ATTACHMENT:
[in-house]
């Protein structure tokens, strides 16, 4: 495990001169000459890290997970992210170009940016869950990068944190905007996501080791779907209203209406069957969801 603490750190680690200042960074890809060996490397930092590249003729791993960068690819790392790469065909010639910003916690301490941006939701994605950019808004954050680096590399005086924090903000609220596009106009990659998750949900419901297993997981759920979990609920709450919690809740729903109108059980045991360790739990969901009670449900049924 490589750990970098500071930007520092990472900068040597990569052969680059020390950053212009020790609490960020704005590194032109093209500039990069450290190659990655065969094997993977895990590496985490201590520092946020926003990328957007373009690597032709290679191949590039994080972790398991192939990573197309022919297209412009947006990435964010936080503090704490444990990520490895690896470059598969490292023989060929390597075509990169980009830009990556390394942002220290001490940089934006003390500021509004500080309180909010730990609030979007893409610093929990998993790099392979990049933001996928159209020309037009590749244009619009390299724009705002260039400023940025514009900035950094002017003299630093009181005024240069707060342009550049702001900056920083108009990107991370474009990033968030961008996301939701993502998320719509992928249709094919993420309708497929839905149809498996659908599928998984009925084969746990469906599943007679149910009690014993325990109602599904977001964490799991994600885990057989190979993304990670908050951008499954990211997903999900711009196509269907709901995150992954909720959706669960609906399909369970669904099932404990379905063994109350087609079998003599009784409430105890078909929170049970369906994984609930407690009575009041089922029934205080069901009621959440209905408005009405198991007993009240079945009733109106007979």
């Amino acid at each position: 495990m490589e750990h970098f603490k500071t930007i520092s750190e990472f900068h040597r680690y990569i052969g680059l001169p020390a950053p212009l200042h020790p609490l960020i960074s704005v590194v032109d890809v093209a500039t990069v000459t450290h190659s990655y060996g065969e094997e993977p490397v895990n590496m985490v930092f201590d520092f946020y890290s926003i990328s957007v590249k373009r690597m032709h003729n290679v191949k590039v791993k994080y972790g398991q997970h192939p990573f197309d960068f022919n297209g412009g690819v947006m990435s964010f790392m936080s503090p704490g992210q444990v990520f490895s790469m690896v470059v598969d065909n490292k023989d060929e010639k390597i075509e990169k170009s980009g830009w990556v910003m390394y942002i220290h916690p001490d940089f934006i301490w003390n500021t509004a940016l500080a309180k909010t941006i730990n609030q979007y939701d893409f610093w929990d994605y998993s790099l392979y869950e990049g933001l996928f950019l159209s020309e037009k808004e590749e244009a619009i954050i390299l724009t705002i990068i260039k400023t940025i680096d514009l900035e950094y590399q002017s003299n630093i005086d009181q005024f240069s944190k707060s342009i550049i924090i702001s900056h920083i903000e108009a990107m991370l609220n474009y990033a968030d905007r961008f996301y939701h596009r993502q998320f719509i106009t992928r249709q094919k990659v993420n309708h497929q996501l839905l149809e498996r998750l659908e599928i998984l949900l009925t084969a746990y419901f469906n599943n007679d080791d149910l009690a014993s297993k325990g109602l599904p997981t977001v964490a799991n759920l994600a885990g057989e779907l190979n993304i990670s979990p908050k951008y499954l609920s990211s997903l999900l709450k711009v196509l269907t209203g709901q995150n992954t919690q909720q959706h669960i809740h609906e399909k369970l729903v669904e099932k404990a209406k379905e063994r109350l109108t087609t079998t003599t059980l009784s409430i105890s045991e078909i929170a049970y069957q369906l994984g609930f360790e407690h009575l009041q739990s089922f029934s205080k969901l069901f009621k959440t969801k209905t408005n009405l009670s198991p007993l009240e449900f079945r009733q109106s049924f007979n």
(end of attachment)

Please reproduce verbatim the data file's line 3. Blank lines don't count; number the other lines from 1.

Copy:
């Amino acid at each position: 495990m490589e750990h970098f603490k500071t930007i520092s750190e990472f900068h040597r680690y990569i052969g680059l001169p020390a950053p212009l200042h020790p609490l960020i960074s704005v590194v032109d890809v093209a500039t990069v000459t450290h190659s990655y060996g065969e094997e993977p490397v895990n590496m985490v930092f201590d520092f946020y890290s926003i990328s957007v590249k373009r690597m032709h003729n290679v191949k590039v791993k994080y972790g398991q997970h192939p990573f197309d960068f022919n297209g412009g690819v947006m990435s964010f790392m936080s503090p704490g992210q444990v990520f490895s790469m690896v470059v598969d065909n490292k023989d060929e010639k390597i075509e990169k170009s980009g830009w990556v910003m390394y942002i220290h916690p001490d940089f934006i301490w003390n500021t509004a940016l500080a309180k909010t941006i730990n609030q979007y939701d893409f610093w929990d994605y998993s790099l392979y869950e990049g933001l996928f950019l159209s020309e037009k808004e590749e244009a619009i954050i390299l724009t705002i990068i260039k400023t940025i680096d514009l900035e950094y590399q002017s003299n630093i005086d009181q005024f240069s944190k707060s342009i550049i924090i702001s900056h920083i903000e108009a990107m991370l609220n474009y990033a968030d905007r961008f996301y939701h596009r993502q998320f719509i106009t992928r249709q094919k990659v993420n309708h497929q996501l839905l149809e498996r998750l659908e599928i998984l949900l009925t084969a746990y419901f469906n599943n007679d080791d149910l009690a014993s297993k325990g109602l599904p997981t977001v964490a799991n759920l994600a885990g057989e779907l190979n993304i990670s979990p908050k951008y499954l609920s990211s997903l999900l709450k711009v196509l269907t209203g709901q995150n992954t919690q909720q959706h669960i809740h609906e399909k369970l729903v669904e099932k404990a209406k379905e063994r109350l109108t087609t079998t003599t059980l009784s409430i105890s045991e078909i929170a049970y069957q369906l994984g609930f360790e407690h009575l009041q739990s089922f029934s205080k969901l069901f009621k959440t969801k209905t408005n009405l009670s198991p007993l009240e449900f079945r009733q109106s049924f007979n």